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Subsidized Earnings - Letter From Employer


There are times when employers subsidize the income of people returning to work -- paying more than the work they're doing is worth.

If your earnings are subsidized, Social Security does not count the amount of the subsidy as income.

If you work and allege that you are being subsidized by your employer, Social Security will request verification from your employer before reducing your earnings by the amount of the subsidy.

The statement from your employer concerning the part of your earnings which were subsidized should include answers to the following questions:

  • Need for Services. (Omit if Employer Is a Sheltered Workshop.)
  • Why was the individual hired?
  • What are the individual's job duties?
  • How much time does the individual spend on those duties?
  • Who performed the duties before the individual was hired; and how much time did that person spend on those duties?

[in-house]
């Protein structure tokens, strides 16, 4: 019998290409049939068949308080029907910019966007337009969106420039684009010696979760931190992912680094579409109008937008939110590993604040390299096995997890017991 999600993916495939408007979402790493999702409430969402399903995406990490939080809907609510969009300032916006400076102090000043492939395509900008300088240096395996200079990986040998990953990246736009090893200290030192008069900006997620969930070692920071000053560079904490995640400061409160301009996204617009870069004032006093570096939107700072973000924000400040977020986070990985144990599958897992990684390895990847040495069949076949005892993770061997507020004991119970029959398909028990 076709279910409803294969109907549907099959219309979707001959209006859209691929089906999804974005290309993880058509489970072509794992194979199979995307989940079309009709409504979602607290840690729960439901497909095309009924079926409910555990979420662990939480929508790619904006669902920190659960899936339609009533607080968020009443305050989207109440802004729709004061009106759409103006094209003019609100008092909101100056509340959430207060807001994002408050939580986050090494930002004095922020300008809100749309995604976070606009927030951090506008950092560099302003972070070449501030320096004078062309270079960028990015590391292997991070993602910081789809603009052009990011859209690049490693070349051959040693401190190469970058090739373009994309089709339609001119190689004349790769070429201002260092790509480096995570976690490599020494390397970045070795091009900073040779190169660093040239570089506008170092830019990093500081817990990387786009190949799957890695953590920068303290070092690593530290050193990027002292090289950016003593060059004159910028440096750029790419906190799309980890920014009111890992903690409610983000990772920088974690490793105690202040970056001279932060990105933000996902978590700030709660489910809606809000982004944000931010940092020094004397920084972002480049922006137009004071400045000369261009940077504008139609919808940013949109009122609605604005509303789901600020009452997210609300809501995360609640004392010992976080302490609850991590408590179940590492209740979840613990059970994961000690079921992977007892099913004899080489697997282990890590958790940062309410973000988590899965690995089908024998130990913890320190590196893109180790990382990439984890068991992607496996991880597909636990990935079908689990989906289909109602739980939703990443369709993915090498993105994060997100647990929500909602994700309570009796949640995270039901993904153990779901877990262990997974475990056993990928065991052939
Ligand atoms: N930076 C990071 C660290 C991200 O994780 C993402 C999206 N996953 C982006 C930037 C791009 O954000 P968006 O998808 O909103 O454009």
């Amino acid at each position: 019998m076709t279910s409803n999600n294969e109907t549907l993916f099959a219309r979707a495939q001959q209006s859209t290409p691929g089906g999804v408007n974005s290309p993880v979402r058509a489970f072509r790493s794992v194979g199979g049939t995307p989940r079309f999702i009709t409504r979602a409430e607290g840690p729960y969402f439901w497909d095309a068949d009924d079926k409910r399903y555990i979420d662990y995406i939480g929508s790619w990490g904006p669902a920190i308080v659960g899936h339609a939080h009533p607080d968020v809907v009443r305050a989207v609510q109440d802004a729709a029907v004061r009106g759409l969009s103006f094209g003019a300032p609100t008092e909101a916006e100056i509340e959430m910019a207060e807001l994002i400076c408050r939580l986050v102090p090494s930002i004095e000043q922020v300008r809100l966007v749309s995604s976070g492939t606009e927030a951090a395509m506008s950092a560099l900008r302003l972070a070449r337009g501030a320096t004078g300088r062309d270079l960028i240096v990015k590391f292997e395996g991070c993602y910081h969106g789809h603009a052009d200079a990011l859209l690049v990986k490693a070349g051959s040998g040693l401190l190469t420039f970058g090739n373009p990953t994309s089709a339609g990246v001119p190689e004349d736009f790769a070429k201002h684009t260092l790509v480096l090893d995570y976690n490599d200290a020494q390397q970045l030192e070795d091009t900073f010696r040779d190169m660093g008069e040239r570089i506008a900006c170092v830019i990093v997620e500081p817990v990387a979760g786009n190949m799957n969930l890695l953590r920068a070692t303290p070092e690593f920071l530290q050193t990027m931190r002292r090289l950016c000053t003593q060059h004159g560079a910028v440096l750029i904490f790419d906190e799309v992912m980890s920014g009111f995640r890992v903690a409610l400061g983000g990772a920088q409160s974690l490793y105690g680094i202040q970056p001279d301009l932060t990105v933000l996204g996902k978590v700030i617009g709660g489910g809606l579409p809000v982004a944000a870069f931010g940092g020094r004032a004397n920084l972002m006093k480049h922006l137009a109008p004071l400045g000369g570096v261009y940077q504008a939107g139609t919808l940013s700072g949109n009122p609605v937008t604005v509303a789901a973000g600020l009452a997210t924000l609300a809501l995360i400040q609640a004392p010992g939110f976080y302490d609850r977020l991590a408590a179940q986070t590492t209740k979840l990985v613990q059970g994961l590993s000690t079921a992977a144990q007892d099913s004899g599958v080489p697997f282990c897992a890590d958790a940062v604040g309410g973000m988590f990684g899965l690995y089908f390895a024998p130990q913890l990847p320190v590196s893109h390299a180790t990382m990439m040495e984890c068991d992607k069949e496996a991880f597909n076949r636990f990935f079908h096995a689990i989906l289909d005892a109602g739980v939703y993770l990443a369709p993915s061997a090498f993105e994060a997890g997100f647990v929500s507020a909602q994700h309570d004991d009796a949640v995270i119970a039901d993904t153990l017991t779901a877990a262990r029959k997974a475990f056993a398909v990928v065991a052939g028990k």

• If the individual were separated from the job, would he/she be replaced; if so, how much time would the replacement spend on the individual's duties?
  • How often is the individual absent from work?
  • Does someone else do the individual's work when he/she is absent?
  • How much time does the temporary replacement take to do the individual's job?
  • What is the relationship of pay to services?
  • How are the individual's total earnings computed?
  • Is the individual's pay reduced proportionately when he/she is absent from work? (Compare the employer's practice concerning an individual with an impairment to that of an unimpaired individual, explaining any difference.)
  • Does the individual receive any unusual assistance or supervision? (Describe.)
  • If the individual's pay is not set according to normal business practices, what consideration is given to the size of the individual's family, number of years of past service with the employer, previous earnings, friendship or relationship to the employer, or other factors unrelated to the performance of the work?
  • Does the employer consider the individual's work to be worth substantially less than the amount paid and, if so, what are the employer's reasons for this view? (Give the employer's estimate of the value of the services and explain how this estimate was reached.)
  • If the individual is still on the payroll, despite unsatisfactory work, what is the employer's reason for retaining him/her?
  • If the individual is no longer employed, what led to the termination of employment?

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